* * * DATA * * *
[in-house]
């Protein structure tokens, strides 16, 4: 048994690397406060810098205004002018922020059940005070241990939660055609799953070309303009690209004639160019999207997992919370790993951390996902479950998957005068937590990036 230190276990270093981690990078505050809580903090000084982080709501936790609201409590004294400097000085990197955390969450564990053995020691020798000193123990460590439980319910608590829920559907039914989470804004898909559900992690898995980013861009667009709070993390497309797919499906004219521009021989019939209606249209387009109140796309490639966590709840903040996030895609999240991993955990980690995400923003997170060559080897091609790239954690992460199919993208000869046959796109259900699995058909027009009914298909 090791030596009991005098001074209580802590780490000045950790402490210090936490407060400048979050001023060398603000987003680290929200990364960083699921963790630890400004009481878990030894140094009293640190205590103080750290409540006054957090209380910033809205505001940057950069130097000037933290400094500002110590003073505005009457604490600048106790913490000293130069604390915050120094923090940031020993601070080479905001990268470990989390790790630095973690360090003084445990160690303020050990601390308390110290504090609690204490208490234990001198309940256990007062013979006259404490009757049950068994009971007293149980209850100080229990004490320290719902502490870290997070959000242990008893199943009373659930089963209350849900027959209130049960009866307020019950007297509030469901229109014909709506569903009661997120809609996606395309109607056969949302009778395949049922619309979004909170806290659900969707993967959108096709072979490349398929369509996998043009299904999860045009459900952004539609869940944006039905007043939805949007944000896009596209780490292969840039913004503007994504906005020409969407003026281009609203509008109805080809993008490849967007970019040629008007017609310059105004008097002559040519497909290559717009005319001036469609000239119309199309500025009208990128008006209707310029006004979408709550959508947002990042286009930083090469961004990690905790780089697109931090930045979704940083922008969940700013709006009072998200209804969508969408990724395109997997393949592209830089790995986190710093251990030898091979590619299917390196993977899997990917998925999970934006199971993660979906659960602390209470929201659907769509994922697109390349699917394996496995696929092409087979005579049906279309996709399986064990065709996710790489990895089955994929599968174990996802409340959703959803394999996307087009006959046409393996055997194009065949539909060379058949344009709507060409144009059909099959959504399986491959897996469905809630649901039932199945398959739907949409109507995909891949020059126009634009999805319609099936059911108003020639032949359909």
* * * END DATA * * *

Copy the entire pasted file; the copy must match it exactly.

[in-house]
């Protein structure tokens, strides 16, 4: 048994690397406060810098205004002018922020059940005070241990939660055609799953070309303009690209004639160019999207997992919370790993951390996902479950998957005068937590990036 230190276990270093981690990078505050809580903090000084982080709501936790609201409590004294400097000085990197955390969450564990053995020691020798000193123990460590439980319910608590829920559907039914989470804004898909559900992690898995980013861009667009709070993390497309797919499906004219521009021989019939209606249209387009109140796309490639966590709840903040996030895609999240991993955990980690995400923003997170060559080897091609790239954690992460199919993208000869046959796109259900699995058909027009009914298909 090791030596009991005098001074209580802590780490000045950790402490210090936490407060400048979050001023060398603000987003680290929200990364960083699921963790630890400004009481878990030894140094009293640190205590103080750290409540006054957090209380910033809205505001940057950069130097000037933290400094500002110590003073505005009457604490600048106790913490000293130069604390915050120094923090940031020993601070080479905001990268470990989390790790630095973690360090003084445990160690303020050990601390308390110290504090609690204490208490234990001198309940256990007062013979006259404490009757049950068994009971007293149980209850100080229990004490320290719902502490870290997070959000242990008893199943009373659930089963209350849900027959209130049960009866307020019950007297509030469901229109014909709506569903009661997120809609996606395309109607056969949302009778395949049922619309979004909170806290659900969707993967959108096709072979490349398929369509996998043009299904999860045009459900952004539609869940944006039905007043939805949007944000896009596209780490292969840039913004503007994504906005020409969407003026281009609203509008109805080809993008490849967007970019040629008007017609310059105004008097002559040519497909290559717009005319001036469609000239119309199309500025009208990128008006209707310029006004979408709550959508947002990042286009930083090469961004990690905790780089697109931090930045979704940083922008969940700013709006009072998200209804969508969408990724395109997997393949592209830089790995986190710093251990030898091979590619299917390196993977899997990917998925999970934006199971993660979906659960602390209470929201659907769509994922697109390349699917394996496995696929092409087979005579049906279309996709399986064990065709996710790489990895089955994929599968174990996802409340959703959803394999996307087009006959046409393996055997194009065949539909060379058949344009709507060409144009059909099959959504399986491959897996469905809630649901039932199945398959739907949409109507995909891949020059126009634009999805319609099936059911108003020639032949359909």